Distributing or Hauling-Out Loose-Fill Insulation


55-gallon drum liners are useful for transporting debris and loose-fill insulation in an attic. They may be collapsed as needed to pass through an opening, yet are self-supporting at a thickness of thirty mils.

There are many uses including painting or plaster prep, where major debris is collected on a sheet, and the loaded sheet is easily shaken out in the drum liner.

I buy them from:
CDF, Inc.
77 Industrial Park Rd.
Plymouth, MA 02360
1-800-443-1920

They are 30 mil thickness, Product Code 5530/34.25-G4.
I made a first purchase as a case of ten, with cost and weight breakdown thus:
Containers weighing 39.3 lb, plus box, 45 lb gross.
Charged $118.70 plus $92.91 FedEx freight, $211.61 total.

Cleaning Up A Blown-Cellulose Attic



This attic floor of 2x6 joists on 16" centers had found insulation of a relatively pleasant form of cellulose, up to the tops of joists, R18. The cellulose is compacted to give space for kraft-faced R11 batts. Unfaced R19 batts cross joists to complete an upgrade to about R45. A vapor barrier is acceptable anywhere it will remain securely at temperature above the dew point. It is nice to not place unfaced fiberglass against the cellulose, where picked-up batts would again raise cellulose to the surface.

(Edited at 11/13/2009) The claim of R45 is high. I will call the compressed cellulose R13. Applying my Insulation Math, consider parallel paths for the thickness of 2x6 floor joists.


1/Reff = (1.5/16)/ Rjoists + (14.5/16)/ Rinsulation
where Rjoists is taken as 0.94 per inch (douglas fir), 2.4 for 2x3, 3.3 for 2x4, 5.2 for 2x6, 6.8 for 2x8.
1/Reff = (1.5/16)/ 5.2 + (14.5/16)/ 24. Reff = 18.
Adding R19 batts, total insulation value above the ceiling is R37.

This added exercise tests my installation against a two-thirds rule commonly applied, where less than one third of the total insulation blanket is allowed to the warm side of a vapor retarder. Credit R29 above the kraft facing, R8 below. 29/37 = 0.78. The installation passes the test, but that is not an appropriate end of the thinking.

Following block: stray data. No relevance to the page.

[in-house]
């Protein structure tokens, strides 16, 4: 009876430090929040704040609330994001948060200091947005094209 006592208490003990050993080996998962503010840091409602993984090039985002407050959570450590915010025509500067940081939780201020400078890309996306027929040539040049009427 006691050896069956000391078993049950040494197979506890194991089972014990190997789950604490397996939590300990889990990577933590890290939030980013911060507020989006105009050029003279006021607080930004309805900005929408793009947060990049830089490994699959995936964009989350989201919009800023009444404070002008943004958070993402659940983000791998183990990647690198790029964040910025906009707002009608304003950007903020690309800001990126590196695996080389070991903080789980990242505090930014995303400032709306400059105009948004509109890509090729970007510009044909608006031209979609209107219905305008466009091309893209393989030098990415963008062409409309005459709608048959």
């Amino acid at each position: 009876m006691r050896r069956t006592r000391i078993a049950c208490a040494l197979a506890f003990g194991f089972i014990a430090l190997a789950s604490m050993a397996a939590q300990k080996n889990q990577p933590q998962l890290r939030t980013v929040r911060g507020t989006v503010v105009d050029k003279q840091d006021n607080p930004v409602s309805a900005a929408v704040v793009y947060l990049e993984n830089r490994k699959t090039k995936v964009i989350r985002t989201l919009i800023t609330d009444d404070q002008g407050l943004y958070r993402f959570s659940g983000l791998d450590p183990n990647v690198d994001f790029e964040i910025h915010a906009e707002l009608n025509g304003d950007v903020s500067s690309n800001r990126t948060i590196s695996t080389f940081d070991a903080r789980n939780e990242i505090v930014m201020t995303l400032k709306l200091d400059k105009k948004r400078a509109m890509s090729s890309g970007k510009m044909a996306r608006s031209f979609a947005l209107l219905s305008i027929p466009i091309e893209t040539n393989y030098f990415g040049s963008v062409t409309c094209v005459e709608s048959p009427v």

From a Google search, subject: "vapor barrier two thirds rule"
I have done right for the climate of Portland, Oregon. From study of dew point data for Portland, I have justified a one-half rule. In fact I have never departed from a two thirds rule.

Lacing Insulation to an Attic Hatch Cover



An attic hatch cover of wood or drywall should be insulated in a lightweight frame, not simply by stapling on some twine. The reliefs in this frame permit lacing, and offer finger holds for lifting. Insulation here is high-density R15, in three layers, the bottom having a full-area vapor barrier. A single high-density R38 batt would also do the job.

Duct Wrapping





Here are photos of the application of a duct wrapping material produced by Johns Manville. The material is labeled "Basement Wall Insulation." It has a rating of R11, and is sold as a bulky roll 48 inches by 200 ft. It has a tough white polyethylene and skrim facing. It is best attached with a corresponding white polyethylene and skrim tape in 3 inch width. I expect that corresponding wraps and tapes with foil and skrim facing, similarly pliant, will be associated more with a HVAC unit and its immediate ducting.

The first picture is of a 16" diameter steel ventilation duct. The duct itself has seams and joints sealed with foil tape.

The second picture is of a cabinet set in a home kneewall. The tape of course sticks securely to duct wrap and to itself. It also seems to bond securely to clean wood.